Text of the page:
This week’s armed attack on a police station in the Armenian capital, Yerevan, has raised questions about whether the use of violence is now seen in the South Caucasus country as an acceptable way to push for reform.
Two days before her 40th birthday, Azerbaijani investigative journalist Khadija Ismayilova was released from prison on May 25. Questions persist about the Azerbaijani government’s motivation for the release, and whether it portends a loosening of restrictions on civil liberties at home and improved relations with the United States and European Union.
When Ismoil told his parents that he wanted to attend one of Osh’s newly opened madrasahs and become an imam, his parents thought it a bad idea. The year was 1994, and their dusty corner of southern Kyrgyzstan had only a handful of mosques – a legacy of the Soviet Union’s tight control over religion. His parents worried Ismoil would not earn enough to feed himself.
The mercury is rising in Uzbekistan now that spring has arrived, yet the political temperature remains cool in advance of a presidential election March 29. Uzbekistan may suffer from a variety of political, social and economic ills, but election fever has never gripped this Central Asian state.
WASHINGTON -- U.S. asylum applications from Russian nationals have jumped 15 percent for the second straight year, a rise that asylum seekers and attorneys attribute to Russians fleeing their homeland due to fears of persecution and antigay violence.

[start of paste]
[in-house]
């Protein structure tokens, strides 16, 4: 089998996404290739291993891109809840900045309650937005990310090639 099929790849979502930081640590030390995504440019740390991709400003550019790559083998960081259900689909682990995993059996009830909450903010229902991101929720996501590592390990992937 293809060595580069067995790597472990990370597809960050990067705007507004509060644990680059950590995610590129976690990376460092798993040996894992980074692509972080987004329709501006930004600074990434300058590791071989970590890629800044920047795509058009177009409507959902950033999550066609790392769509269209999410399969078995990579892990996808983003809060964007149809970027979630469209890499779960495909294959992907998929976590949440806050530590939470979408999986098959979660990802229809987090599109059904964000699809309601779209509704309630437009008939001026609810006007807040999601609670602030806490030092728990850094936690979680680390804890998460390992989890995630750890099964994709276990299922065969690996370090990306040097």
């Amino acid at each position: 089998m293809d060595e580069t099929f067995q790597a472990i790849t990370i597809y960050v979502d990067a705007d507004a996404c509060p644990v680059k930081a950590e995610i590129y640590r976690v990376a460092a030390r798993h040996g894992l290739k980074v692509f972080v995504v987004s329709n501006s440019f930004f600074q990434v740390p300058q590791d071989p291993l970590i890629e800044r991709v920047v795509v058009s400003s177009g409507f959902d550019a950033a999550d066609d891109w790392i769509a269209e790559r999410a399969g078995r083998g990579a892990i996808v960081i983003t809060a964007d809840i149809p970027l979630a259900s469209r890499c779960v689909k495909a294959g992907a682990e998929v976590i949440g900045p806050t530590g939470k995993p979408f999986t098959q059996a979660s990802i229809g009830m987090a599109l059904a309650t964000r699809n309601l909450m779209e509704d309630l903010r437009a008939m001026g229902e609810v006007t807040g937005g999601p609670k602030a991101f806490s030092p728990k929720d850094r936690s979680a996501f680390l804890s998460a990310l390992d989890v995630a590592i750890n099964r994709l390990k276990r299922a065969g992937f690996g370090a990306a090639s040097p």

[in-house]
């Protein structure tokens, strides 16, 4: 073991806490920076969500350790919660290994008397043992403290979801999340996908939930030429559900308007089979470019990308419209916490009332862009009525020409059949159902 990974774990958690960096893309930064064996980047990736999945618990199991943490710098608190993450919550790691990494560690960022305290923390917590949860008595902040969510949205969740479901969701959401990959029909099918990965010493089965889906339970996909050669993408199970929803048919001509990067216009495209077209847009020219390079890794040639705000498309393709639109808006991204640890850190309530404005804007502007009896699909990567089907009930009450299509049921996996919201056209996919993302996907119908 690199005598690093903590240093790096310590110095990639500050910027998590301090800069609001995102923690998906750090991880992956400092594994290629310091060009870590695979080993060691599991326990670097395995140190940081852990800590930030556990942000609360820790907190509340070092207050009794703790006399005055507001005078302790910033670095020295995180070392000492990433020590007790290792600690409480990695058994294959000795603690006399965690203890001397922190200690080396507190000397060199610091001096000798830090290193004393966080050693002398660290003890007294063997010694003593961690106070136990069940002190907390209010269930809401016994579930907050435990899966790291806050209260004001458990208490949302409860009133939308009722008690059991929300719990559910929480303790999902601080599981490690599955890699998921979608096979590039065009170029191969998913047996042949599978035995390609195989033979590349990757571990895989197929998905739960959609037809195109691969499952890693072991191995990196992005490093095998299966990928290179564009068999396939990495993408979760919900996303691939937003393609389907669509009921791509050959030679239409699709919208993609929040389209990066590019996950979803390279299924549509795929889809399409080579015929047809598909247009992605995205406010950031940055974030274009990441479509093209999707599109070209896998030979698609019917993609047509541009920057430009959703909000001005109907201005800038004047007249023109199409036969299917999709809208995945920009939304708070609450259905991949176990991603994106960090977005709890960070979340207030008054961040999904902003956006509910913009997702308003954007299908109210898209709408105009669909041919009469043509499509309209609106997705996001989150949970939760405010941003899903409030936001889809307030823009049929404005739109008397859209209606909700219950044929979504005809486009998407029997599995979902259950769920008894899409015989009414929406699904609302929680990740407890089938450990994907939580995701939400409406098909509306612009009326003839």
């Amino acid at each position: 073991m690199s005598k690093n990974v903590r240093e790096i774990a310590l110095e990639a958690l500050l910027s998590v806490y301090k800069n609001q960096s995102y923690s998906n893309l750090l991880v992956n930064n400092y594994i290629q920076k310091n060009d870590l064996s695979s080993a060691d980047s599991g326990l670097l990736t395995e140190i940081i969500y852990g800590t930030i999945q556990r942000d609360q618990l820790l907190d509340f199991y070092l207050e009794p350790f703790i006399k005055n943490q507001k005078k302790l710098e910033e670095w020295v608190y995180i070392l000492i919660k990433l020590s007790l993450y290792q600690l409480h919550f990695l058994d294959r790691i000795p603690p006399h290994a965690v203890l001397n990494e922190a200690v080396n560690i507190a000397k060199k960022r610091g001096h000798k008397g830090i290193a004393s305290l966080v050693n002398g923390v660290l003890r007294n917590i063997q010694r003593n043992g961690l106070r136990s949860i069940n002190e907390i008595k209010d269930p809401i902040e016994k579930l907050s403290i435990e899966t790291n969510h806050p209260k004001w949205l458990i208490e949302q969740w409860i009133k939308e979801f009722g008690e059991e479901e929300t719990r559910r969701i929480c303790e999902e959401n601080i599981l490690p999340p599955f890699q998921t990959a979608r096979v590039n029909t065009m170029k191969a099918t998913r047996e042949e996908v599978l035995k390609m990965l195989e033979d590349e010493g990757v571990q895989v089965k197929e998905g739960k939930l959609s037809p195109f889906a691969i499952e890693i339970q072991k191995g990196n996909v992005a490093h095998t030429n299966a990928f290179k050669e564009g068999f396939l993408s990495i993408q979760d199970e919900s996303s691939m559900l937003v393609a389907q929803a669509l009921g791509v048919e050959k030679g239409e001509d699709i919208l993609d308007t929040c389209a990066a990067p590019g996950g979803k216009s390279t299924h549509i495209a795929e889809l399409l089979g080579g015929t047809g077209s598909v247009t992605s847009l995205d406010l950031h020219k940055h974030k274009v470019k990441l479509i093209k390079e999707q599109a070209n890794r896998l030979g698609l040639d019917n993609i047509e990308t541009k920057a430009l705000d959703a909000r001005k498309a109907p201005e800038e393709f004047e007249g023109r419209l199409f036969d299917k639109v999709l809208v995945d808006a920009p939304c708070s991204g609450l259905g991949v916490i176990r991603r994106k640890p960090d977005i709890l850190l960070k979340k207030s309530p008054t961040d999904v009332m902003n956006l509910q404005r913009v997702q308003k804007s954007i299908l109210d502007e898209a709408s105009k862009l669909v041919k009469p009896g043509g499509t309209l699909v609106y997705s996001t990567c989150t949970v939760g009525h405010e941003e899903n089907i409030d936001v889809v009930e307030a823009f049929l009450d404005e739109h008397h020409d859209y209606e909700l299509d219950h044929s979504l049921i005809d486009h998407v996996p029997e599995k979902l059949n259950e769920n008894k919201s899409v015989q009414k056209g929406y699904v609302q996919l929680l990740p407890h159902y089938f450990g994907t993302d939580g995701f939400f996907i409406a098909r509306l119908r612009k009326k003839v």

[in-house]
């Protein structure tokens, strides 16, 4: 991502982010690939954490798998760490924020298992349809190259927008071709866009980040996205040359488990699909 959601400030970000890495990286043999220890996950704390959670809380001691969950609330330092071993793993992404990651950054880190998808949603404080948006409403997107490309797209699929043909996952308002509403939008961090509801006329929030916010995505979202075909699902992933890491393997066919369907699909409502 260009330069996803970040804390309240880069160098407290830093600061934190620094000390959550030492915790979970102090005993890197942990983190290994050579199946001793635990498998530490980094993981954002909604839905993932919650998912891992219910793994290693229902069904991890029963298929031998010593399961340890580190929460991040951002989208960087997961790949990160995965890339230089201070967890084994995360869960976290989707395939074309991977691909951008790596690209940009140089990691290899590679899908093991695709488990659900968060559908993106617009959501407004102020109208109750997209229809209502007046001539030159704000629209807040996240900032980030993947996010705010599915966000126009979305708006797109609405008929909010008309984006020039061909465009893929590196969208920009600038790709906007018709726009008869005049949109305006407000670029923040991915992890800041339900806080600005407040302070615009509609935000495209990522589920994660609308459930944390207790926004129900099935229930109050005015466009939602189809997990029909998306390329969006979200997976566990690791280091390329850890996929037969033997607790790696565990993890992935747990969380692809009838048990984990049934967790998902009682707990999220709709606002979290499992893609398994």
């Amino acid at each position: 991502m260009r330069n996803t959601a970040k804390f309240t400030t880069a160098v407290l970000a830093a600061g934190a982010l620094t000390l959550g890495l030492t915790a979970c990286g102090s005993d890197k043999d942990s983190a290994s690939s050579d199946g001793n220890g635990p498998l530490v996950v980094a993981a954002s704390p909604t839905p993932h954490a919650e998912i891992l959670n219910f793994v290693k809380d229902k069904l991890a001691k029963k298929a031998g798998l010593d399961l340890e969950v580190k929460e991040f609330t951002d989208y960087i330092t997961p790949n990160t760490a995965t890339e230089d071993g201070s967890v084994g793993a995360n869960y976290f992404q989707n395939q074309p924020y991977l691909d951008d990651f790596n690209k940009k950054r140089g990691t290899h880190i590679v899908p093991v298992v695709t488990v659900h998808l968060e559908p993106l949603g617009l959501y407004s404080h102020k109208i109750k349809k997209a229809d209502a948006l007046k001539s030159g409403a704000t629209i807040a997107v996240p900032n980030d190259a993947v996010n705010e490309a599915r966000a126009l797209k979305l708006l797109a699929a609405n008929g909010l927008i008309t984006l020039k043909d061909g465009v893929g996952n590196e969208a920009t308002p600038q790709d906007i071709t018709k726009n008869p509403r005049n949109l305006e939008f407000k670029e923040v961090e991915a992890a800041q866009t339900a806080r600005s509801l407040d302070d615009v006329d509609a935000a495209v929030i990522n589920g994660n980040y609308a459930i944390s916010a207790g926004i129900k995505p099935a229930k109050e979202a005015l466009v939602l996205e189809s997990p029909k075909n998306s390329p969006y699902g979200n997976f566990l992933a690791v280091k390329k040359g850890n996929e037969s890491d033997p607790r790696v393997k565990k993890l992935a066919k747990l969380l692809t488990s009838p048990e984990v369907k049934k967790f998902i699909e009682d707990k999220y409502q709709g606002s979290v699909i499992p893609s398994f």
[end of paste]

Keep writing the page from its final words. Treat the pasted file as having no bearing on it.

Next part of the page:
Tajikistan’s Interior Ministry is cracking down on prostitution, detaining over 500 sex workers during the campaign’s first few days. Activists say detainees are being subjected to blackmailing threats and beatings while in custody.
A raging mob in Tbilisi chased away a downtown rally designed to commemorate the May 17 International Day against Homophobia. “Kill them! Tear them to pieces!” yelled the agitated crowd as police struggled to evacuate a handful of gay-rights supporters from the Georgian capital's central Freedom Square.
Turkey may be seen by many in the Middle East as a democratic role model, but inside the country, government critics assert that improper practices during pre-trial detention reveal a less-than-firm commitment to the rule of law on Ankara’s part.